So many people have startup ideas that involve using the Internet – there are countless aspiring entrepreneurs looking to make an idea happen. All they need is to find ‘someone to code’ for them.
The problem is that this kind of ‘someone’ is often all but impossible to find – if they’re good, they’re in high demand and expensive; if they’re available and inexpensive, they’re often not at the level you need in terms of technical sophistication.
If you genuinely want to build a tech startup, there are three things to understand about finding a developer or technical cofounder:
1. You need them more than they need you.
Louis Sayers is a Growth Hacker at Forward Labs, where he works across numerous startups to improve user acquisition, retention and value. He says:
Having been to many startup events and having organised one myself, I can tell you this. There is no shortage of demand for developers. The only problem is that finding a developer in this landscape is hard – and finding a decent developer is even harder! It’s basic supply and demand.
The other problem is our frame of mind when thinking about this stuff. We talk about developers as if they’re a commodity that we purchase from the local corner shop (except we often want them for free…) and this is just plain wrong. Developers are mostly really smart people that have their own dreams and desires, their own side projects, and no spare capacity to make your dream come true.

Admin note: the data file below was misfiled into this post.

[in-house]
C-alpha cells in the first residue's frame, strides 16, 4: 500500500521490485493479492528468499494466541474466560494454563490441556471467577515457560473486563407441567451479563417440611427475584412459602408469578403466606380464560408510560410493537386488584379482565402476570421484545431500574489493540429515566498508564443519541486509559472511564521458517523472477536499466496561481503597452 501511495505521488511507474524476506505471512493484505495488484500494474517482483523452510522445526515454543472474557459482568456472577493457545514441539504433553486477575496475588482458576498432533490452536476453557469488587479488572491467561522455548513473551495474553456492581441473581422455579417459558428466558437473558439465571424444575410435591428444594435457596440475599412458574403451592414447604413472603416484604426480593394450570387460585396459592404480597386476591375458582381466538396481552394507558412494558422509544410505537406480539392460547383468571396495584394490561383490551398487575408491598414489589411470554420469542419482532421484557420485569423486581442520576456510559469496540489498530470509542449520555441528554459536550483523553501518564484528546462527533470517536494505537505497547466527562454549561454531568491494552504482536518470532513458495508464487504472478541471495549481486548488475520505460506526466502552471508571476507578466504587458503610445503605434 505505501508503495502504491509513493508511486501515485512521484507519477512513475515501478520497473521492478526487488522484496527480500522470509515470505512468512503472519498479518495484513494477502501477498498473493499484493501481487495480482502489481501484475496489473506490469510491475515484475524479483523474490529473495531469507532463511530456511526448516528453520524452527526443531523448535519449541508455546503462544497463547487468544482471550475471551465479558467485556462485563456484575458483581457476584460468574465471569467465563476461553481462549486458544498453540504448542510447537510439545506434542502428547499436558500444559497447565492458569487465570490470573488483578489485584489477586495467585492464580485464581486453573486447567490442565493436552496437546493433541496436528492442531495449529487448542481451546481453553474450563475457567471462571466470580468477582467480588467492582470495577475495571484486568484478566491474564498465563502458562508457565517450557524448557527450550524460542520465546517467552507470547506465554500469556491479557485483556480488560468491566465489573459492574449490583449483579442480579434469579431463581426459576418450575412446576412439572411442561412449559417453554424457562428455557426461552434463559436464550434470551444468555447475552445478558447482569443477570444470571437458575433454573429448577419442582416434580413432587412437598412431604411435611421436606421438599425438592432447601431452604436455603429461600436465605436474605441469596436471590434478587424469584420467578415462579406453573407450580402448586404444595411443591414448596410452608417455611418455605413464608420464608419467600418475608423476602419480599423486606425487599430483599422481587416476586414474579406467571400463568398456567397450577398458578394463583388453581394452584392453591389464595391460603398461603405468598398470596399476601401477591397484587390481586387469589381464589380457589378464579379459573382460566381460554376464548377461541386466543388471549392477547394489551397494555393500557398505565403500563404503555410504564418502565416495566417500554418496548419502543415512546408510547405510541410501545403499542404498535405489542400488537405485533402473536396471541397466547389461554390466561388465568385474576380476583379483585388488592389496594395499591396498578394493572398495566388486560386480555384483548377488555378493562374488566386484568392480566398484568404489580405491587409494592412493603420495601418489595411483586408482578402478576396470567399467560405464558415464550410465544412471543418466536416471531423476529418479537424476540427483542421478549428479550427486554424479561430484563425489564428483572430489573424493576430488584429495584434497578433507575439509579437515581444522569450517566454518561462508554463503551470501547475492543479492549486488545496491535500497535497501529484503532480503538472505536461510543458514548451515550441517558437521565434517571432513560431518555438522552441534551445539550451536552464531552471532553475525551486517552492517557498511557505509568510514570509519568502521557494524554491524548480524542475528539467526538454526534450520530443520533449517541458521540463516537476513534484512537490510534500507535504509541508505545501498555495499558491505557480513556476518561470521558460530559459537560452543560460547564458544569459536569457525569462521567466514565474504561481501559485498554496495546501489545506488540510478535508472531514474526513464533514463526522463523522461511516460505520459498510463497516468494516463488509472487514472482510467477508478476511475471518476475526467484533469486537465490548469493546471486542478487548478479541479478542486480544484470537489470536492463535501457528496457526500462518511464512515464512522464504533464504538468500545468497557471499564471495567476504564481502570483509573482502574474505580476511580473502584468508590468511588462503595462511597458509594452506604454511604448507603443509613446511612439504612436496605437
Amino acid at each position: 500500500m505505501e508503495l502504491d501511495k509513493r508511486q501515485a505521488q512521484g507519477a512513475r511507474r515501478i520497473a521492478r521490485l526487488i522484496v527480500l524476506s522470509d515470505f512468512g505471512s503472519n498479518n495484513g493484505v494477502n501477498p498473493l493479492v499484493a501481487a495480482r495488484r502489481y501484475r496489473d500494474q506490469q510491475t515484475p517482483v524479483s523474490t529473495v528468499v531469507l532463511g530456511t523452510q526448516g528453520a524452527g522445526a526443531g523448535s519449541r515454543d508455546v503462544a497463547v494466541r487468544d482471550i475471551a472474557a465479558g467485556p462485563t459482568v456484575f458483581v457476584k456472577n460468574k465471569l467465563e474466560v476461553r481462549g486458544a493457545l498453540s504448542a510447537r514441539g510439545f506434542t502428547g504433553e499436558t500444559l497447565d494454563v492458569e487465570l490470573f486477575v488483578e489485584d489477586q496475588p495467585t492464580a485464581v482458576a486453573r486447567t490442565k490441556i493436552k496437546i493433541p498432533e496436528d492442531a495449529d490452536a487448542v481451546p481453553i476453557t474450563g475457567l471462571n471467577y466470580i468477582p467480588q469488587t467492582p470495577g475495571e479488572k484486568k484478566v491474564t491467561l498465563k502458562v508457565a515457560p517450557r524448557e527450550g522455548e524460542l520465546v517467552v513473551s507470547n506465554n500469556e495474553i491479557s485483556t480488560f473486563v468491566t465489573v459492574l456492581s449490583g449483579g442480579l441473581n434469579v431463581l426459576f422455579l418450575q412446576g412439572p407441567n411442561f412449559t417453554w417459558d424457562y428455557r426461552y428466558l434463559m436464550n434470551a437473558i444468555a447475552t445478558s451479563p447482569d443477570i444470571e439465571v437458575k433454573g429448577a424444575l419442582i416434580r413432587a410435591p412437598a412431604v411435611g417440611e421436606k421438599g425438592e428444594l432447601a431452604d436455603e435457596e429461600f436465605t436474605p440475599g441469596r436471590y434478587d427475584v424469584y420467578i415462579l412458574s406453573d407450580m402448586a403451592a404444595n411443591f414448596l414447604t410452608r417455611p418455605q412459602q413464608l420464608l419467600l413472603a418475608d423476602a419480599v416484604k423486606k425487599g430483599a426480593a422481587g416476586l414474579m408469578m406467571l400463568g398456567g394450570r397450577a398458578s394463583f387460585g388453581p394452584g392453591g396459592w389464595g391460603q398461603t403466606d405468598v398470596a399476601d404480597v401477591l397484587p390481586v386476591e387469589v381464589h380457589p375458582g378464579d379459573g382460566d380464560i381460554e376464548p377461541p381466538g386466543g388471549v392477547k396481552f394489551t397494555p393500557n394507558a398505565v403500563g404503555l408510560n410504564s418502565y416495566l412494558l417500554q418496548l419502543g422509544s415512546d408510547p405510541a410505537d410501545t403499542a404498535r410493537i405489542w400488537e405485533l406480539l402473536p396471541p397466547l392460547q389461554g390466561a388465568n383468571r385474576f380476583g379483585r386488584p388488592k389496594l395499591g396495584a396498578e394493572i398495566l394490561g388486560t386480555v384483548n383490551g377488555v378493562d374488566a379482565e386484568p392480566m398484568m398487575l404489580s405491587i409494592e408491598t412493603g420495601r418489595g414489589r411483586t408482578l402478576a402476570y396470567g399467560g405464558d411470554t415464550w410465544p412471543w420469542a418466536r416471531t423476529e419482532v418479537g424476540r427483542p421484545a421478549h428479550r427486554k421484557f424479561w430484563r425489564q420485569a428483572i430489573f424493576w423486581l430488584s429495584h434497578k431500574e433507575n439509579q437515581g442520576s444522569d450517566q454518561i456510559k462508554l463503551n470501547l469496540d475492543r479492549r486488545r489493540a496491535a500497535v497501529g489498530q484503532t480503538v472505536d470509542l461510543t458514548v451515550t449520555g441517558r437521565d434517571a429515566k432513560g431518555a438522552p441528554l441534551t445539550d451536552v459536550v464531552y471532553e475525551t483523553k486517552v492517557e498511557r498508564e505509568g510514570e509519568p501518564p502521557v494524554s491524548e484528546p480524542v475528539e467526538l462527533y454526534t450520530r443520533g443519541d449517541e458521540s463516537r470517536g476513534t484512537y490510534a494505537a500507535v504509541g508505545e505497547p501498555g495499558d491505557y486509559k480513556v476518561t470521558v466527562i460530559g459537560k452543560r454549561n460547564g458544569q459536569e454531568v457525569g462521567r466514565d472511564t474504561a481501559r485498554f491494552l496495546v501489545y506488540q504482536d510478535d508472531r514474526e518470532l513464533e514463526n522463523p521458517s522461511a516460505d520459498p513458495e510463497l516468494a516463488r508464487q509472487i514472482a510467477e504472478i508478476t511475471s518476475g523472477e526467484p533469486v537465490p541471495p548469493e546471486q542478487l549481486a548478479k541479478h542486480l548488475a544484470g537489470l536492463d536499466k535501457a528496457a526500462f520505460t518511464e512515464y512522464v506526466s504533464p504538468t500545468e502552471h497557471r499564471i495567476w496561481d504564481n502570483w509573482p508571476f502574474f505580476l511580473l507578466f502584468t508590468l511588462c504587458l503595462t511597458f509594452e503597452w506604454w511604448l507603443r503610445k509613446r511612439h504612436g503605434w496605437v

The problem with pitching your idea to a developer is that they’ve heard it before. Maybe not your exact pitch, but they’ve most likely been approached by a number of people that have this “awesome idea”, and they “just need a developer”.
2. With or without them, you’re still going to need to know the basics of code.
One of Escape the City’s founders, Dom Jackman, added that if you want to build a web or tech startup, it is imperative to learn to code yourself:
If you have a computer and coding skills, creating an online startup these days is virtually free. Non-technical folk have to find someone else to do it for them and developers are not cheap. Freelancers range anywhere from £20/hr to £50/hr for a good one and take my word, good ones are worth x10 mediocre ones.
As with any new business, revenue in an online startup comes after you’ve built your product. This makes bootstrapping your business hard. So, if you’re not going to build your platform yourself, where do you get the money to pay someone else to do it?
This is tricky. Sources of cash include self-funding via savings / friends and family / external investment. All of which are a headache and in an ideal world you want to avoid. My recommendation? Build v1 yourself!
3. Build it yourself or work full-time with top-quality developers.
Another of Escape the City’s founders, Rob Symington, heard the “I need a tech co-founder” question so often that he details in this essay how to get around “the early-stage cycle of doom.”
To aspiring web/tech entrepreneurs, he says:
You’ve probably considered one of the following:
- finding a student developer to code your first version for free (good luck!),
- finding a technical co-founder to join you (desirable but very hard),
- outsourcing the build to India (doable but incredibly frustrating and risky).
You may think that you can just pay a web development agency or a freelancer to build you your website and then you’ll be done. And you can, up to a point.
The problem is that you’re going to need hundreds of shots at getting your platform right, not just a one-time purchase. If you take this route (outsourcing your core product), be prepared to be the owner of a platform that does about 10% of what you now know you need it to do (once you’ve used it a bit) and the payer of expensive fees for tweaks / changes.
He argues that the two best ways to build your product are to build it yourself, or to work full-time with top quality developers who are bought into your vision.
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